As Seattle Public Schools grapples with what could very well be one of the biggest financial scandals in its history, the question on everyone's mind is where is Silas Potter, the former SPS employee who is being sought for questioning regarding his involvement in alleged fraud in the district's small business program.

A recent state audit (.pdf) revealed that the school district wasted $1.8 million on contract services that were never done or didn't benefit the district in any way. Some of those services, however, did end up benefiting Potter's private company, the Regional Small Business Development Program (RSBDP), which shared its name with the district's program. The audit states an instance when a $35,000 check for the district's program ended up in the bank account for Potter's private company. Potter returned the money only when the district filed a police report.

Both the Seattle Police Department and the King County Prosecutor's office is investigating the case, as is the Seattle School Board, which expects to release a report tomorrow. Potter has reportedly disappeared, but is alive and kicking on the Internet. A quick Google search links Mr. Potter's name to the Regional Small Business Development Program (RSBDP) on multiple websites, but there's really no way of telling whether it refers to the one established by the school district or Mr. Potter's own company. On Classmates.com, Potter's profile says he graduated from Covert High School in Covert, MI, did stints in the U.S. Air Force and Marine Corps, is divorced, and has three kids, one of whom graduated from Columbia Law School.

He is listed as one of the speakers for the 2010 Annual Small and Minority Business Conference on the Small Business Partners for Prosperity website, alongside other notable Puget Sound figures such as King County Executive Dow Constantine, City of Everett Mayor Ray Stephanson, and Seattle Councilmember Bruce Harrell. Potter even shows up on YouTube, where he is featured as a SBPP 2010 business development award winner lauding the district's small business program for helping minorities and women.

"I think anyone who knows me knows I am strictly East Coast—I am very direct, to the point that sometimes it's rude, but I do care about it and have passion for small businesses," Potter says in the video, smiling. "I wake in the morning thinking it and I go to bed thinking it." Potter also talks about plans to change the program into a non-profit and its potential to grow into a "nationwide process of assisting small businesses." "I guess what people don't know is that we are going in that direction," he says confidently.

Ironically, a 2010 state audit reprimanded the district for spending $1.8 million from its capital program on the small business program, including paying for staff salaries and benefits, which should have never been allowed under state law. Potter's vision of expanding the program ended abruptly when he resigned from SPS on June 7, 2010. Oddly enough, the district kept him on as a contractor until June 23 before finally terminating his contract.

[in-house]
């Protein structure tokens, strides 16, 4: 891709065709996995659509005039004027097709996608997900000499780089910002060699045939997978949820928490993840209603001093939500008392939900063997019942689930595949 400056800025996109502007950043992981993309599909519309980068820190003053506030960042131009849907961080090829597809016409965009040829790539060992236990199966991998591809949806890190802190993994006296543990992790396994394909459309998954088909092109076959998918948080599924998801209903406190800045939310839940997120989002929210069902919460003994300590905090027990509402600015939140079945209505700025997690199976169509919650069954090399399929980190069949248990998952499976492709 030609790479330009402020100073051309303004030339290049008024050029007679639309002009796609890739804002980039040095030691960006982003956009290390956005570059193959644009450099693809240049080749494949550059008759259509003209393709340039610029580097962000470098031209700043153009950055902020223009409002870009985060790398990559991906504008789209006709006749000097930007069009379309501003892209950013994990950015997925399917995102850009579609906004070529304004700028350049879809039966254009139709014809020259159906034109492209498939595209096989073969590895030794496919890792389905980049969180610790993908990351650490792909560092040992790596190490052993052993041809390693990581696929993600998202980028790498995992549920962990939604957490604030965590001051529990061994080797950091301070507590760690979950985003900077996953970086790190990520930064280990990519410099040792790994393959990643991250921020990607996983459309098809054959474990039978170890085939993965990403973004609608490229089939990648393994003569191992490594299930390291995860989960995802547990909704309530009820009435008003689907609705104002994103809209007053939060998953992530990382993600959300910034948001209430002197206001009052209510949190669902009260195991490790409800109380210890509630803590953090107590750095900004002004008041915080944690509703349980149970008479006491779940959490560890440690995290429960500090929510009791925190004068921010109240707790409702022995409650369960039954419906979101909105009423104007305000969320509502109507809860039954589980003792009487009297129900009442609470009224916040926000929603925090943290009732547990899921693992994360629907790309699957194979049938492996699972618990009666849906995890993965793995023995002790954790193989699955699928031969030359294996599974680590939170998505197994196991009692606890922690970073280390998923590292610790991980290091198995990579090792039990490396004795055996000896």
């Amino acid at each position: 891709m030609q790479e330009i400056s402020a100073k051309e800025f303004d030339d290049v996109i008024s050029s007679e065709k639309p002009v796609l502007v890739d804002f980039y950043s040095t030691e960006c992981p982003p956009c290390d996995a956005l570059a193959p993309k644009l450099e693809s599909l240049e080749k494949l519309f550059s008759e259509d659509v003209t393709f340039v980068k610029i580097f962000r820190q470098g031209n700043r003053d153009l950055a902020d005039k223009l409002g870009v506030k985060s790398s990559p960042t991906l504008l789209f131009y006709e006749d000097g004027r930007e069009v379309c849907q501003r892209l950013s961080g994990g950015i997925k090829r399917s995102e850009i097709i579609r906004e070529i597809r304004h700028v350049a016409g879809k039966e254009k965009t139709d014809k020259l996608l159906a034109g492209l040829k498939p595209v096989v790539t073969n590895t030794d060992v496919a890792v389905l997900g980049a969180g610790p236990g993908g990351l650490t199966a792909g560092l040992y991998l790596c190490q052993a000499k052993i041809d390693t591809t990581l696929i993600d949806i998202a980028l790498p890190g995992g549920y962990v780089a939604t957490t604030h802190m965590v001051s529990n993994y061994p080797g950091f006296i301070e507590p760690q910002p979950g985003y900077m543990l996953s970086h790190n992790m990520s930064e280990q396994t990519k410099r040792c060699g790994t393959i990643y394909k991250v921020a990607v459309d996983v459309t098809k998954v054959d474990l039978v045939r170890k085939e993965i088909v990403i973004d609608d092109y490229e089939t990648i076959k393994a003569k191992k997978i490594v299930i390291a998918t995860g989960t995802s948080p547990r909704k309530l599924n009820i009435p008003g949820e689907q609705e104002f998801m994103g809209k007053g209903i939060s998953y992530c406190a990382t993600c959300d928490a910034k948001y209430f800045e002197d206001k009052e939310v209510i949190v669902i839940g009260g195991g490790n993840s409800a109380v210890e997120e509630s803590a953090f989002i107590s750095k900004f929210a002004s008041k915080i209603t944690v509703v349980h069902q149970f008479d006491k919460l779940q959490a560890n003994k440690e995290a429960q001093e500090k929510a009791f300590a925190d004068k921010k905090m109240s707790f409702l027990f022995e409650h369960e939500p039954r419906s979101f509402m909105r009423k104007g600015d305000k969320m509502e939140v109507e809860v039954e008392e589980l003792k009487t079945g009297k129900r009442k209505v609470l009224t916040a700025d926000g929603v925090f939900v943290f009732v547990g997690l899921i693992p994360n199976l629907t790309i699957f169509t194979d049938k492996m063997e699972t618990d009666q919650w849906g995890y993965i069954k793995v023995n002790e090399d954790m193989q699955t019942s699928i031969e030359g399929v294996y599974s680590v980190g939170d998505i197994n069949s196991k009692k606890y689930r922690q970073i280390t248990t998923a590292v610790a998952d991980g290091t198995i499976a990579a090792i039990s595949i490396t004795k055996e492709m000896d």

There's more, the SPS website shows that Silas Potter and his boss, former SPS Facilities Director Fred Stephens—who was also singled out in the audit for lacking oversight—were both honored for "helping women and minority contractors through the Historically Underutilized Business program at Seattle Public Schools." Potter took home the Walle Ralkowski Award for "his dedication and commitment to diversity in contracting" while Stephens bagged the Crystal Eagle Award for economic development in relation to public contracting.

The audit, through interviews and research, meticulously maps how Potter, by manipulating and misrepresenting contracts, was able to get away with just about anything. It shows how the district could have avoided this debacle by paying closer attention to a report from an outside consultant which criticized the way contractors were being selected for its small works roster. Although Stephens took away Potter's power to award small works construction contracts for the district following this report, he did not remove his authority to award consultant contracts or approve expenditures related to the program.

Stephens also reprimanded Potter for testifying and lobbying in Olympia on behalf of the district without permission, but the audit said that Potter simply flouted his superior's admonitions, mixing private and district businesses at his whim. Initially hired as a relocation coordinator for projects being constructed under the district's Building Excellence Program, Potter was promoted to program manager for the small works roster despite having no experience in awarding contracts and managing personnel, the audit says.

"A lot of people want to ask him a lot of questions, but nobody knows where he is," said Seattle School Board President Steve Sundquist. Well when Potter does resurface, it looks like he will have a lot of answering to do.